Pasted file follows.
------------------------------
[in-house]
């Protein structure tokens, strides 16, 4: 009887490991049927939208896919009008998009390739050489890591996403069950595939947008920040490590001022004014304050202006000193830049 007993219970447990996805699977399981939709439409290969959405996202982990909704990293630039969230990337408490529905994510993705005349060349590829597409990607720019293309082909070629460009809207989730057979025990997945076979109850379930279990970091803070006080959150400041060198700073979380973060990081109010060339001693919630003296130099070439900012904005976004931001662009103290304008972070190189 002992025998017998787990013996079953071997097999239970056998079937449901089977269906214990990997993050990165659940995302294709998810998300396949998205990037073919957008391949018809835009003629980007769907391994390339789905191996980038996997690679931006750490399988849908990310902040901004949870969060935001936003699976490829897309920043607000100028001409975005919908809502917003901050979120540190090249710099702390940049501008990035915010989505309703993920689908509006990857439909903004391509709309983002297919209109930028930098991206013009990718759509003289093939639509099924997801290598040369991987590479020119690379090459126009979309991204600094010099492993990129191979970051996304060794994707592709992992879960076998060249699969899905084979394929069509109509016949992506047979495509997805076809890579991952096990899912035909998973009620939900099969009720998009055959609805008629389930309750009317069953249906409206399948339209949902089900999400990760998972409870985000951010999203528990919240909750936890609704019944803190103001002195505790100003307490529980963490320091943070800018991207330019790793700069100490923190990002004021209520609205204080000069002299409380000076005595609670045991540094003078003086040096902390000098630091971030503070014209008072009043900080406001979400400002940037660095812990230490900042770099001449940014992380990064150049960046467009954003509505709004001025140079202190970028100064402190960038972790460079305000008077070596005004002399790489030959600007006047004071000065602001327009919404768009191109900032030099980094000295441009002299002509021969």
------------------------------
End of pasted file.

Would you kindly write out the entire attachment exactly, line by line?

[in-house]
């Protein structure tokens, strides 16, 4: 009887490991049927939208896919009008998009390739050489890591996403069950595939947008920040490590001022004014304050202006000193830049 007993219970447990996805699977399981939709439409290969959405996202982990909704990293630039969230990337408490529905994510993705005349060349590829597409990607720019293309082909070629460009809207989730057979025990997945076979109850379930279990970091803070006080959150400041060198700073979380973060990081109010060339001693919630003296130099070439900012904005976004931001662009103290304008972070190189 002992025998017998787990013996079953071997097999239970056998079937449901089977269906214990990997993050990165659940995302294709998810998300396949998205990037073919957008391949018809835009003629980007769907391994390339789905191996980038996997690679931006750490399988849908990310902040901004949870969060935001936003699976490829897309920043607000100028001409975005919908809502917003901050979120540190090249710099702390940049501008990035915010989505309703993920689908509006990857439909903004391509709309983002297919209109930028930098991206013009990718759509003289093939639509099924997801290598040369991987590479020119690379090459126009979309991204600094010099492993990129191979970051996304060794994707592709992992879960076998060249699969899905084979394929069509109509016949992506047979495509997805076809890579991952096990899912035909998973009620939900099969009720998009055959609805008629389930309750009317069953249906409206399948339209949902089900999400990760998972409870985000951010999203528990919240909750936890609704019944803190103001002195505790100003307490529980963490320091943070800018991207330019790793700069100490923190990002004021209520609205204080000069002299409380000076005595609670045991540094003078003086040096902390000098630091971030503070014209008072009043900080406001979400400002940037660095812990230490900042770099001449940014992380990064150049960046467009954003509505709004001025140079202190970028100064402190960038972790460079305000008077070596005004002399790489030959600007006047004071000065602001327009919404768009191109900032030099980094000295441009002299002509021969």